In Ireland, the two main types of pensions available to individuals who are looking to reach the personal pension fund threshold are Personal Retirement Savings Accounts (PRSAs) and Occupational Pensions schemes. Both are great options for young professionals just starting their careers.
PRSAs are pension schemes that are set up by individuals. They can be opened with any authorised pension provider, and contributions can be made through payroll deductions, standing orders or one-off lump sum payments. PRSAs offer a great deal of flexibility when it comes to how much you can contribute and how often you can make contributions. You can also stop and start contributions at any time. Under Irish law, if your employer does not offer an occupational pension scheme, they must offer you the option to join a PRSA.
Occupational pension schemes are pension schemes that are set up by employers for their employees. Employees are usually automatically enrolled in the scheme, and contributions are made through payroll deductions. In most cases, both the employee and employer make contributions to the pension scheme. Occupational pension schemes tend to be less restrictive than PRSAs when it comes to how much you can contribute and how often you can make contributions. However, they often offer certain benefits that PRSAs do not, such as death benefits and pension protection in the event of insolvency. The rules and challenges regarding transferring an occupational pension when leaving employment can be complex, so it's important to seek professional advice if you're thinking about leaving your job. Additionally, be sure to stay tuned as we will be covering this topic in a later blog series.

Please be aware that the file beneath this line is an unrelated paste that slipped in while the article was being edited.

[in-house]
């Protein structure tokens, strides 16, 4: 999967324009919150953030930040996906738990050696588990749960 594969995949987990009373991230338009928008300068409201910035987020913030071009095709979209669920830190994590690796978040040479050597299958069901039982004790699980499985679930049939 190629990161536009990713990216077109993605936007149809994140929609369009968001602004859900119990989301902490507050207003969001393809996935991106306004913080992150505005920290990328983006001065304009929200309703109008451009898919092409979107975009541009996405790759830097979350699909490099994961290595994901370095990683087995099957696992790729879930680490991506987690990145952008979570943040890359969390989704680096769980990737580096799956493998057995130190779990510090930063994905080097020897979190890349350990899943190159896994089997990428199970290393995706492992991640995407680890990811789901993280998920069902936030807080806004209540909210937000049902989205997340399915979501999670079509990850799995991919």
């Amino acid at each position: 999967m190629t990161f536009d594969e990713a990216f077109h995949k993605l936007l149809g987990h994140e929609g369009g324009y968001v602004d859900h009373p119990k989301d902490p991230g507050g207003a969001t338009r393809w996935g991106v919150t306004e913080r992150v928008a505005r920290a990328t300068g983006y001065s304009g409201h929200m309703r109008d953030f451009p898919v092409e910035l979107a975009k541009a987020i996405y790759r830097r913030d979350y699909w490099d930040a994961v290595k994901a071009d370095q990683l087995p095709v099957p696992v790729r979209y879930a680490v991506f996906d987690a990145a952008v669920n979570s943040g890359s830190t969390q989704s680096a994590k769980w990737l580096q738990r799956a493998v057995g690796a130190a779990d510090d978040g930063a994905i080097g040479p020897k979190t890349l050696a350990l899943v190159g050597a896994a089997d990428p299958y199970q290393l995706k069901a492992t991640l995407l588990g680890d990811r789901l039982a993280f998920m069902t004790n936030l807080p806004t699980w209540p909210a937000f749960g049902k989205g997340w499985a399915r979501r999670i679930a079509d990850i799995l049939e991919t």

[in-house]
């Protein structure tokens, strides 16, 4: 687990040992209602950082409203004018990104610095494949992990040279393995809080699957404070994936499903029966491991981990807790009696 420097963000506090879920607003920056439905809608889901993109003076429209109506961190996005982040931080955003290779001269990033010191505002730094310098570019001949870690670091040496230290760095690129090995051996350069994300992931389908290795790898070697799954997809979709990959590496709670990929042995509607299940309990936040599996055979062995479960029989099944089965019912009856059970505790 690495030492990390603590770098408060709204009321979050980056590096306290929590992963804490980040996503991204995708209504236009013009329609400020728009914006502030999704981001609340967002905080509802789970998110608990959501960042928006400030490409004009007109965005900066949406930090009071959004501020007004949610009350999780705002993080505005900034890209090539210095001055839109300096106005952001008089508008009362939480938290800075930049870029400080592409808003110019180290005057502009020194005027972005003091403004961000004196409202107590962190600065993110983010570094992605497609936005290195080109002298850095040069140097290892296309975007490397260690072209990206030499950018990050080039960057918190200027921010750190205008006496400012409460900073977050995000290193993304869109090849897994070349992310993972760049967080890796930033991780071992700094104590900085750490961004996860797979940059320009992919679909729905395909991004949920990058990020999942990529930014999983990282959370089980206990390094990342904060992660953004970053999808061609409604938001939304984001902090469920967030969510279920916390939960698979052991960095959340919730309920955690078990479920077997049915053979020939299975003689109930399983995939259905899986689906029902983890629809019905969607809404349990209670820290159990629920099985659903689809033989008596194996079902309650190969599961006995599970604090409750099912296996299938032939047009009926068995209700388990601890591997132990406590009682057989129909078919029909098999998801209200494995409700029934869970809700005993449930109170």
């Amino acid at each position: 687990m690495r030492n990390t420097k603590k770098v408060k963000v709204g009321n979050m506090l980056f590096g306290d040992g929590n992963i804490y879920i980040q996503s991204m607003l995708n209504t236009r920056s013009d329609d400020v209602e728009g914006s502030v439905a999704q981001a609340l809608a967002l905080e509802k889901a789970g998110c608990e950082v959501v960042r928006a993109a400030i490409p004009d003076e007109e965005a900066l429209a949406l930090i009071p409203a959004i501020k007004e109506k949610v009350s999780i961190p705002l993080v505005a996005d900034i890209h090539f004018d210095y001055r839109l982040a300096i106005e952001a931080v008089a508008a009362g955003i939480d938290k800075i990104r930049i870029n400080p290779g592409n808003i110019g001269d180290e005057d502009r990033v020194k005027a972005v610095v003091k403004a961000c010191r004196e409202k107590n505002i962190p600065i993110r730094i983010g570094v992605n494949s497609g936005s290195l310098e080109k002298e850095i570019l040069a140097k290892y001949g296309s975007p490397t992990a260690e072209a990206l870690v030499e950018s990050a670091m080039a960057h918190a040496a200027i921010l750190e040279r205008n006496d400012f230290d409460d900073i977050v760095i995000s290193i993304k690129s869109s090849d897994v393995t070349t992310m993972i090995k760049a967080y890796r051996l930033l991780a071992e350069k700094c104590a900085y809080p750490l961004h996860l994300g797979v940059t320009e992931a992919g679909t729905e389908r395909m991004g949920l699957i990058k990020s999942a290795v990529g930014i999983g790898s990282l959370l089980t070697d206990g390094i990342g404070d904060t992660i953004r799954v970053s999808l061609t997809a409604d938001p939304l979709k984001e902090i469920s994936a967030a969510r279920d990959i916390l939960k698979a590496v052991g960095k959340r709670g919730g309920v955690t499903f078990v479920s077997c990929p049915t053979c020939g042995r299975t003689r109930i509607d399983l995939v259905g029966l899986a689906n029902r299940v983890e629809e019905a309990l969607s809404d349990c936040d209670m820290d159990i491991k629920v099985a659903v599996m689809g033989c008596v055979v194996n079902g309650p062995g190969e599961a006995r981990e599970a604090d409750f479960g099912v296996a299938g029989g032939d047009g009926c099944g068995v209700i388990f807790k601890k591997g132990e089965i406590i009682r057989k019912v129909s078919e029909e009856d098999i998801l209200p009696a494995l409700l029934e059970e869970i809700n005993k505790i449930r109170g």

When it comes to pension planning, it's important to seek professional advice. A financial advisor, like those we have here at FitzGerald Flynn Insurances, can help you understand the different pension options available to you and how they fit into your overall financial picture. They can also offer guidance on how much you should contribute based on your age, salary and retirement goals.